Does “punk rock” require an introduction? As one of the most famous music and fashion movements in the 20th century, punk was arguably thesubculture for social misfits around the world. In truth, however, there was never one way to be punk. From the political punks to the punks who were just in it for the fashion, it seems like every scenester danced to their own beat. Here are 42 rocking facts about the history of punk music.

42. The War at Home

The term punk rock itself comes straight out of your mom’s garage. In the 1960s, homemade bands with limited formal background began to emerge—hence the term “garage” band. What acts such as the Sonics and the Stooges lacked in fancy training, they made up for in “raw power”—excuse the pun—and rowdy concerts.

41. Blame the Artist

Led by the late Lou Reed, The Velvet Underground was a band to whom punk rock owes a lot of its aesthetic. Managed by legendary artist Andy Warhol, they almost had no choice but to be so glamorously unglamorous.

40. A Poor Time With Free Time

A crummy English economy in the 1970s gave birth to punk rock across the pond. A generation of jobless youth transformed their endless supply of free time (and anger at the system) into the rebellious scene we associate today with English punk.

39. Doesn’t Sell What You Think

Punk fashion as we know it was spearheaded by a scandalous London boutique that fittingly called itself “SEX.” Once upon a time, the shop also went by the name “Too Fast to Live, Too Young to Die.” Kind of a mouthful, so we understand why they went short and sweet.

38. Guiding Force

Does any band fit more into “punk rock” stereotypes than England’s the Sex Pistols? It’s no surprise; the band’s first manager was Malcolm McLaren himself, one half of the SEX boutique owners, who styled the first punk rock fashions.

37. Poke the Bear

Although Malcolm McLaren is most associated with pioneering the punk rock “look,” he did not do it alone. His business partner was Vivienne Westwood, a fashion designer who is still around today. In the 70s, Westwood set out to see if her punk clothes would “put a spoke in the system.”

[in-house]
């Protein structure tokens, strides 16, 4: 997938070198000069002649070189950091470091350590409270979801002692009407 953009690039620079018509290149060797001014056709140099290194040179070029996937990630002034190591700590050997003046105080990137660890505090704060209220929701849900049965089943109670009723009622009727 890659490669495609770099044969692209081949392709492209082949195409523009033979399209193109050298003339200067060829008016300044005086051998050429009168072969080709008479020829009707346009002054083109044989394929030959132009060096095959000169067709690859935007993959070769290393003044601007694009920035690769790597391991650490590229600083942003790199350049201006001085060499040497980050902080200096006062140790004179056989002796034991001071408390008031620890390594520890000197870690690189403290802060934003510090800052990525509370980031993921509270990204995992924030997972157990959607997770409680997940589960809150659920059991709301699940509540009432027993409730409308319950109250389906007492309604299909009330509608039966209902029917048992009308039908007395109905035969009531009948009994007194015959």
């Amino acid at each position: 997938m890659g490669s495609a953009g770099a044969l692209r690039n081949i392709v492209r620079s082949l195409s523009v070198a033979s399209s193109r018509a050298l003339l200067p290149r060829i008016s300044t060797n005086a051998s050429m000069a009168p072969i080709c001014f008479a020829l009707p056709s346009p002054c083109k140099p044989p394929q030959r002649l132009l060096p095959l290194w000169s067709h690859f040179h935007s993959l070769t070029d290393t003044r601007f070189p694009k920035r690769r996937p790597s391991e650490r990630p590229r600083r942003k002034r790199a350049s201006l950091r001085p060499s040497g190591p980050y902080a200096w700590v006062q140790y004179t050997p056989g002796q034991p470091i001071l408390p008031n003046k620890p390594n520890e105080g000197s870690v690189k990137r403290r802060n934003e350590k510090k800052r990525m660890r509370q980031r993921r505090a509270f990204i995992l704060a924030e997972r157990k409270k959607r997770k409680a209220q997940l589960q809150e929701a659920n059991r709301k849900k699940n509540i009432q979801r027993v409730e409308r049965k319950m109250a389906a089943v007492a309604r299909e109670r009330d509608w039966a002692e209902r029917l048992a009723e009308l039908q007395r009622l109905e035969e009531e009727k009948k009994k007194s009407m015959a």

36. Follow His Follicles

Punk is collaborative, even in the closet. For one, the British punk designer Malcolm McLaren only spearheaded the classic punk rock spiky-haired look by directly lifting it from American punk artist Richard Hell.

35. Splitting Hairs About It

How did punk rockers achieve those spiky-haired ‘dos which embodied the movement? Well, if you were Television band frontman Richard Hell, you used lots of Vaseline and talcum powder. Hey, looking this bad is truly dirty work.

34. Bad Boys

Going way back into history, the word “punk” has its roots in Shakespeare. In the common tongue, it had been used as a slang term for “sex worker,” which was its meaning in plays such as The Merry Wives of Windsor and Measure for Measure. After the 18th century, it took on a decidedly masculine meaning in reference to “a young male hustler, a gangster, a hoodlum, or a ruffian.”

33. Time to Get a Job

Bands like the Talking Heads, Television, and The Ramones took the lead when it came to “professionalizing” punk in the US through the 1970s. One critic described this wave of punk as embodying “the ultimate garage band with pretensions.”

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